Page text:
27 August 2013

Hadoop HDFS Balancer Explained

HDFS blocks allocation strategy tries hard to spread new blocks evenly amongst all the datanodes. The rational behind that behavior is to avoid recently added nodes into the cluster to become a bottleneck because all the new blocks would be allocated and read from that datanode.
The drawback of this allocation strategy is that your cluster needs constantly to be rebalanced. Even more when you start having multiple hardware generations living along side: the bigger your boxes are, the slower their disk usage is increasing proportionally to older (and smaller) generations.
Look at the following graph: we can easily distinguish 3 generations of hardware (dn20-dn60, dn61-dn70 and dn71-dn80).

Unbalanced cluster

So Hadoop HDFS Balancer need to be run on a regular basis.

HDFS Balancer

Help entry from the command line:

$ hdfs balancer -h
Usage: java Balancer
        [-policy ]       the balancing policy: datanode or blockpool (default datanode)
        [-threshold ] Percentage of disk capacity (default 10)

The threshold parameter is a float number between 0 and 100 (12.5 for instance). From the average cluster utilization (about 50% in the graph below), the balancer process will try to converge all datanodes' usage in the range [average - threshold, average + threshold]. In the current example:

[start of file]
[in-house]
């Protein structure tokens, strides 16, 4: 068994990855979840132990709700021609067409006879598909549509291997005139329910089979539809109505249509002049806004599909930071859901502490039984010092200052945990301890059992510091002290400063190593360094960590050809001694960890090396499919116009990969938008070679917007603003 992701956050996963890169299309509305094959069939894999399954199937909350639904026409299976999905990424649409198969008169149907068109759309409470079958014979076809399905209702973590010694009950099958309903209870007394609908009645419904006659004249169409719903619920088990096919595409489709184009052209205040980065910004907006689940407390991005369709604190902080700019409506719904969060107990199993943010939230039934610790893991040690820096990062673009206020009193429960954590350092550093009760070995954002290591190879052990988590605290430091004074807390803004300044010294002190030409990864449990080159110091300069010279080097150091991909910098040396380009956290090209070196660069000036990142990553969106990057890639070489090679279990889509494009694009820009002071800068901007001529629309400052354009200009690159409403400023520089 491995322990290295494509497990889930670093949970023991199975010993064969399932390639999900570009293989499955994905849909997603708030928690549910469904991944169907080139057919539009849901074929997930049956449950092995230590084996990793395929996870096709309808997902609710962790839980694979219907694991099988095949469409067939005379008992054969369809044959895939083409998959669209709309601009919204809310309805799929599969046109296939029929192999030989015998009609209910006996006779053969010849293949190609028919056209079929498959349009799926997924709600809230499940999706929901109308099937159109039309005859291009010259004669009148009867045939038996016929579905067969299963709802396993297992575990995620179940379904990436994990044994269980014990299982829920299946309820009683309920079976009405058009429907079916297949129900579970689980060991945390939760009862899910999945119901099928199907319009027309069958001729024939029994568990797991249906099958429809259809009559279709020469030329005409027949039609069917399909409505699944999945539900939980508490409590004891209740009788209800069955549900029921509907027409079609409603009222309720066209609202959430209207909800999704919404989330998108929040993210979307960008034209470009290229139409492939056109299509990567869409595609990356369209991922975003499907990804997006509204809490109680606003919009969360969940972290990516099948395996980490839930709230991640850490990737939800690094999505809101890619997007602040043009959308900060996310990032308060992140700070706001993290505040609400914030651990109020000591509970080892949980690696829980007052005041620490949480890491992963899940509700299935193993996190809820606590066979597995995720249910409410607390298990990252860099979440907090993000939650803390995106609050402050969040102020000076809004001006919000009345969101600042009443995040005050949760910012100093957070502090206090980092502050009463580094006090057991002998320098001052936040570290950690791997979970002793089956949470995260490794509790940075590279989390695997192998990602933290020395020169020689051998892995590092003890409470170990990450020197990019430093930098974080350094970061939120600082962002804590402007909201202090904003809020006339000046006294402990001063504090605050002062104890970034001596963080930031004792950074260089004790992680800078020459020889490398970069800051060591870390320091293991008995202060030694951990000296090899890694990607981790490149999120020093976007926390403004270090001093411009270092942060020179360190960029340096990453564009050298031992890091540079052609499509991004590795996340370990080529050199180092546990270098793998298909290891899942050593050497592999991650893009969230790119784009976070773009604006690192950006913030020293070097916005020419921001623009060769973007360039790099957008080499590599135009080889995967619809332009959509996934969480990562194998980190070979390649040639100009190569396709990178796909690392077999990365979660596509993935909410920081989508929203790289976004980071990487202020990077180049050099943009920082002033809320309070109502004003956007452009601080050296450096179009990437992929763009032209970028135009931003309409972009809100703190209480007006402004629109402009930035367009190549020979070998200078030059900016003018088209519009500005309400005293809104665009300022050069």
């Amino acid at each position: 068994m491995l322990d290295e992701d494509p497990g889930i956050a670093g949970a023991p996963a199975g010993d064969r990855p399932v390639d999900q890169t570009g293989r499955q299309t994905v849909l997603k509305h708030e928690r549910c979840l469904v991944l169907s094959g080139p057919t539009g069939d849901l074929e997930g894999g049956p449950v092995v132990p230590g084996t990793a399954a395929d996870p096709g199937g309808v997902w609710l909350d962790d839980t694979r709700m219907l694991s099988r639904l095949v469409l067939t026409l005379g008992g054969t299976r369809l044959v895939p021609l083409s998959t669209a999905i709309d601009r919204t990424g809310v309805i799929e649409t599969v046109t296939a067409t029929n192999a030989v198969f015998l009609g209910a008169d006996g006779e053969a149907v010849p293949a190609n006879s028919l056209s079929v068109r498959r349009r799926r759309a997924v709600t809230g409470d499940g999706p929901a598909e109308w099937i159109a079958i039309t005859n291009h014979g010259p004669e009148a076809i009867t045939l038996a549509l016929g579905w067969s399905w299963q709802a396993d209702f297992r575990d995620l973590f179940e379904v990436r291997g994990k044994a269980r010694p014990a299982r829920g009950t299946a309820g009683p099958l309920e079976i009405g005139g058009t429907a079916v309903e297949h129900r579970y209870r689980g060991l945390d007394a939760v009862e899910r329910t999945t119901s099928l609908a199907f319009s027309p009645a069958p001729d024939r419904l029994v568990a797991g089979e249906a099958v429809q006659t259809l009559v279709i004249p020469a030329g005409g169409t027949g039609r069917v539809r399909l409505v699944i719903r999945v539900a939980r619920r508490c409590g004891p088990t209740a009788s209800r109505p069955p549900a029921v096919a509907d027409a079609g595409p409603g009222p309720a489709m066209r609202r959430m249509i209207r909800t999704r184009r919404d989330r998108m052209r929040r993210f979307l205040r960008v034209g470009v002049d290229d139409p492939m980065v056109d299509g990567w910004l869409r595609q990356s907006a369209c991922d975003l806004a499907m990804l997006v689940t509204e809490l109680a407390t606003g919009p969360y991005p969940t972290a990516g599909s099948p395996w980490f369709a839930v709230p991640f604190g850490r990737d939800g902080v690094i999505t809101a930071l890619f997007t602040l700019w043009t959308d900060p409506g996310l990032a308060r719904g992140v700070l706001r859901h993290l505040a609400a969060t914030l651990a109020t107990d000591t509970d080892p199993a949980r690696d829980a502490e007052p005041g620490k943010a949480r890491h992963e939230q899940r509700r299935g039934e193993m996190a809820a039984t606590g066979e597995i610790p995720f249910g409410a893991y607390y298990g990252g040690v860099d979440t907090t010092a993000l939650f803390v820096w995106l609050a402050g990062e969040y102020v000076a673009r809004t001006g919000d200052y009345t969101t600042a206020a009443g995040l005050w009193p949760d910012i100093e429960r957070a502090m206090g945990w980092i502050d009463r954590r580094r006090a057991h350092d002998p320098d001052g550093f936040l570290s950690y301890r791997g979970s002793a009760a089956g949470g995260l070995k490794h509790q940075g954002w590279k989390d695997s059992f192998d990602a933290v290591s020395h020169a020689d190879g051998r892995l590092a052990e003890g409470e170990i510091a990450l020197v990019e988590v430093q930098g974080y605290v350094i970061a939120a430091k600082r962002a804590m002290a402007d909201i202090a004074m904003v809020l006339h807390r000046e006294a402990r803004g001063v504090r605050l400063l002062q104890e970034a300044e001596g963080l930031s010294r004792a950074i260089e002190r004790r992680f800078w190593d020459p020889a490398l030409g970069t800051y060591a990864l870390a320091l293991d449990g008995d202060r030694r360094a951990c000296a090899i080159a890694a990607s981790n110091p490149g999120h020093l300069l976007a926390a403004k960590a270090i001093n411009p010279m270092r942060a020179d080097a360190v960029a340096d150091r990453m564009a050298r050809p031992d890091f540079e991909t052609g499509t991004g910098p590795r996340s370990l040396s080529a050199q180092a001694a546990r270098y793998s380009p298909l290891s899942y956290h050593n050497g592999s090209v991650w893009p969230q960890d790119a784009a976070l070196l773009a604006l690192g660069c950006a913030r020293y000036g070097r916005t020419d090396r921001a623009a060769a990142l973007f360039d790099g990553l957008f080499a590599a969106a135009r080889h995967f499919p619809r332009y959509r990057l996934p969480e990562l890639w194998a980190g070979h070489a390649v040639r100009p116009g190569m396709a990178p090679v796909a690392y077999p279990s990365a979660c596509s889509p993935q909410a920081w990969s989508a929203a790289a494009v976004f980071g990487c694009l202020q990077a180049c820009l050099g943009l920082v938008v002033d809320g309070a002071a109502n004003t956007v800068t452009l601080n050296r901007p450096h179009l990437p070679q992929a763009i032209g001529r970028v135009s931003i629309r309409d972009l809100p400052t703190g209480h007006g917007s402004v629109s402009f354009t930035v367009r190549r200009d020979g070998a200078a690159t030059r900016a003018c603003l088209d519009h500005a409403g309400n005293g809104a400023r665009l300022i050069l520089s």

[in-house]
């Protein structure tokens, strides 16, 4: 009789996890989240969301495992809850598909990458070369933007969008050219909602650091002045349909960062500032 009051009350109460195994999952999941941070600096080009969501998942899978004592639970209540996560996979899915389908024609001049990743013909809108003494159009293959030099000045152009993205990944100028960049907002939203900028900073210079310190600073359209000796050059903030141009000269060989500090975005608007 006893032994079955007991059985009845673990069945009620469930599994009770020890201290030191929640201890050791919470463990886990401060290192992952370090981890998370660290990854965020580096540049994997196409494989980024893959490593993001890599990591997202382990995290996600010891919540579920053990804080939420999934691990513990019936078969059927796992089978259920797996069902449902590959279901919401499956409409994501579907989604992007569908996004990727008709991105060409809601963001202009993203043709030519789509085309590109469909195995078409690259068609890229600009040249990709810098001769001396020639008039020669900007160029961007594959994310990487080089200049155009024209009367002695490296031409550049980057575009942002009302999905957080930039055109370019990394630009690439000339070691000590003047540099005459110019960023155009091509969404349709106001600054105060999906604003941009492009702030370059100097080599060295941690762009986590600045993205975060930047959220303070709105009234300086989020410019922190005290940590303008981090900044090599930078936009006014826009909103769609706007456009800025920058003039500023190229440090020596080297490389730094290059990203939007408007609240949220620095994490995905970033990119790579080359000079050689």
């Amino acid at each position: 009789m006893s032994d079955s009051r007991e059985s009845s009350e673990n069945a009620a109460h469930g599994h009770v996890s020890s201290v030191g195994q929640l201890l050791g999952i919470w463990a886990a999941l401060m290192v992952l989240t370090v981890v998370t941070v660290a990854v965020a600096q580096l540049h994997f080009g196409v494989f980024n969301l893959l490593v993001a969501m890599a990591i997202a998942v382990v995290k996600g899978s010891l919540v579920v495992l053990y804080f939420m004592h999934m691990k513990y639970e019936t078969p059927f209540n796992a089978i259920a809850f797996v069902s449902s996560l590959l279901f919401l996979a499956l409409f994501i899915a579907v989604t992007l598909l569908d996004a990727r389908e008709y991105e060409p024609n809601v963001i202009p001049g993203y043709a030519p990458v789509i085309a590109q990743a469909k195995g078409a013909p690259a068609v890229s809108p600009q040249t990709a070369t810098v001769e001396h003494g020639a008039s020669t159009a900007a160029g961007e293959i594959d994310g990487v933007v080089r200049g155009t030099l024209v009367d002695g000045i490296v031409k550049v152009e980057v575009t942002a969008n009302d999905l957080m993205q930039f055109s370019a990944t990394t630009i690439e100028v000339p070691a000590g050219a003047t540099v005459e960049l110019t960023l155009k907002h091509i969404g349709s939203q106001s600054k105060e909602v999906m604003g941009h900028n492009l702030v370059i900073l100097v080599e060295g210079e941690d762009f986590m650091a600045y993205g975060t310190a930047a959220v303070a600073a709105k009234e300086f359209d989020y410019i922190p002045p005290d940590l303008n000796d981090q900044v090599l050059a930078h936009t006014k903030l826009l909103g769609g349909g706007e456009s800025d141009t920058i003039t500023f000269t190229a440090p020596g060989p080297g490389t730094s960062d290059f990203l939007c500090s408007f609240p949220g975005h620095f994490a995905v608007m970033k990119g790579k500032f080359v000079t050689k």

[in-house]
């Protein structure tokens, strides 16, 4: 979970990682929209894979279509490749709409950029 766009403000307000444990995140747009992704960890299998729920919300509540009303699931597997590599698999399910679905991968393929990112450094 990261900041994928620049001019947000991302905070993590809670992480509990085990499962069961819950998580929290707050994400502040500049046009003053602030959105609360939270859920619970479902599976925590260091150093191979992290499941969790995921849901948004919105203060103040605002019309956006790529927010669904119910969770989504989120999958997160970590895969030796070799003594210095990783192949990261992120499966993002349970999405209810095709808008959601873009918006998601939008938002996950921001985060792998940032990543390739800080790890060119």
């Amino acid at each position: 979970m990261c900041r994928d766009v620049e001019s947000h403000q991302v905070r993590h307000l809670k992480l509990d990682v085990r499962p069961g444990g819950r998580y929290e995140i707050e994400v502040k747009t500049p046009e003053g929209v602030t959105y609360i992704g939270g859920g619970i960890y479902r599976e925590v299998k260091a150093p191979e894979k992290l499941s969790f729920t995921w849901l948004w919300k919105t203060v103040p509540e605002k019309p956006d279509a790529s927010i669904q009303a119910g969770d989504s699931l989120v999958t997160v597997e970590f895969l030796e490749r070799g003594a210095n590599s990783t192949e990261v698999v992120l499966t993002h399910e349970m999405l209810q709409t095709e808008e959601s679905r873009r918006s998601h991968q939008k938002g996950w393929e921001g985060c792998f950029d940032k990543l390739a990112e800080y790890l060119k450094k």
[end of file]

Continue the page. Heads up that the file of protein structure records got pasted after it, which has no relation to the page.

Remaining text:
- Higher (average + threshold): 60% if run with the default threshold (10%)
- Lower (average - threshold): 40%

You can easily notice that the smaller your threshold, the more balanced your datanodes will be. For very small threshold, the cluster may not be able to reach the balanced state if other clients concurrently write and delete data in the cluster.

The balancer will pick datanodes with current usage above the higher threshold (the source, classified as over-utilized), and try to find blocks from these datanodes that could be copied into nodes with current usage below the lower threshold (the destination, under-utilized). A second selection round will select over-utilized nodes to move blocks to nodes with utilization below average. A third pass will pick nodes with utilization above average to move data to under-utilized nodes.